23. DuctapeFatwa February 26, 2006 at 10:21 am #

    FamilyMan, you don’t WHAT? I disagree. Emphatically. And what katie said.

    That was some incredible word writing, it made me cry.

    Just your personal experiences with pain control issues with maybe a link about that guy in Florida, who I think of every day.

    You have dealt with this not only in the ER, in comparison I just found out about the doctor visit required for refill thing a couple of weeks ago, and from the bit I have read about the issue, my experiences have been cake, and compared to yours, Southeast Asian-French colonial fusion cake, devils food cake with marshmallow frosting, black forest, lady baltimore cake!

    Doctors, at least mine, do not give a cheneyfart what or how much of it they give an old man that they are not entirely sure has not already expired and is deceiving them. With the exception of that stupid legal requiremen, I could call them tomorrow and say the Ocycontin is not strong enough and they would give me a stronger one without thinking twice, as long as I went there and submitted to the required examination.

    So other than the medical aspect of actual pain control, I don’t have much of a story to tell, and will not, inshallah, but you have a whole trunkful of them.

  24. DuctapeFatwa February 26, 2006 at 10:28 am #

    FamilyMan, when you speak of limited education, forgive me if I am making assumptions about you, but I think you are talking about formal education, which has nothing to do with writing ability beyond offering grammar tips.

    The ability to write words well is a gift, and no amount of education can bestow it on you, God does that, and no lack of formal education can take it away or make it absent. As you have already learned, if anything “teaches” you to write, it is reading. But most of it is like having black eyes, or not having a chin like Jay Leno.

    Don’t worry about cringing, just cringe and keep writing. If it really bothers you, send it to katie and ask if it makes her cringe, or me. Or anybody. I write things that make me cringe a lot, and sometimes those are the very things that say something to other people. Anyway, you have a gift. You didn’t do anything to get it, just like you didn’t do anything to get your eye color, but you have a responsibility to share it, even with typos.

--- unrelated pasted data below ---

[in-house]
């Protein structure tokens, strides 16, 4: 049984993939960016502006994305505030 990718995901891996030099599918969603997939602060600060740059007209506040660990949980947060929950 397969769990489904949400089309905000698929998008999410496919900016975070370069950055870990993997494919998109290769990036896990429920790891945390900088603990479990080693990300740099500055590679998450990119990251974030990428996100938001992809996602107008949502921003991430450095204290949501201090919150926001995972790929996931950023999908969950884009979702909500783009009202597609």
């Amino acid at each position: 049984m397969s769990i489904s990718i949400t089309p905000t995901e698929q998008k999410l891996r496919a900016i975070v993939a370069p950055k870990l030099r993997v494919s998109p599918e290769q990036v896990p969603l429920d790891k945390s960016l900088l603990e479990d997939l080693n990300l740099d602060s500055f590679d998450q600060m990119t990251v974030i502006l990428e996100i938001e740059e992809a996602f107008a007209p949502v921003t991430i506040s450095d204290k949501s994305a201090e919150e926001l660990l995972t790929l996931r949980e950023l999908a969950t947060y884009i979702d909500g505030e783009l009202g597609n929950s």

25. FamilyMan February 26, 2006 at 10:29 am #

    OK you both turned the flattery thing around on me – Darn. Don’t you hate it when your sly little plan backfires on you.

    I’ll start on the research and put into words more about migraines and pain management. But, KB I’m going to email the finished product to you for your perusal and any suggestions.

    And now I have to start cleaning the house. The entire family will be here in a couple of hours.

  26. katiebird February 26, 2006 at 11:01 am #

    I’ll be happy to read your draft (or drafts) whenever you’re ready. (I hope you’re off having fun house cleaning)

  27. FARfetched February 27, 2006 at 11:05 am #

    I do technical writing for a living, and I’m pretty picky about other people’s stuff (territory issues)… but your story had no writing faux pas that jumped out at me. It’s like DTF said, either you can tell a story or you can’t… and most people can tell a story when they live it like you have…. and you told it well.

  28. FamilyMan February 27, 2006 at 11:45 am #

    Thank you FARfetched for your kind words. Since I’ve been on the blogs I’ve seen so many intelligent, brilliant writers I was a little intimidated. You words have added to my growing confidence, and for that you have my sincere gratitude.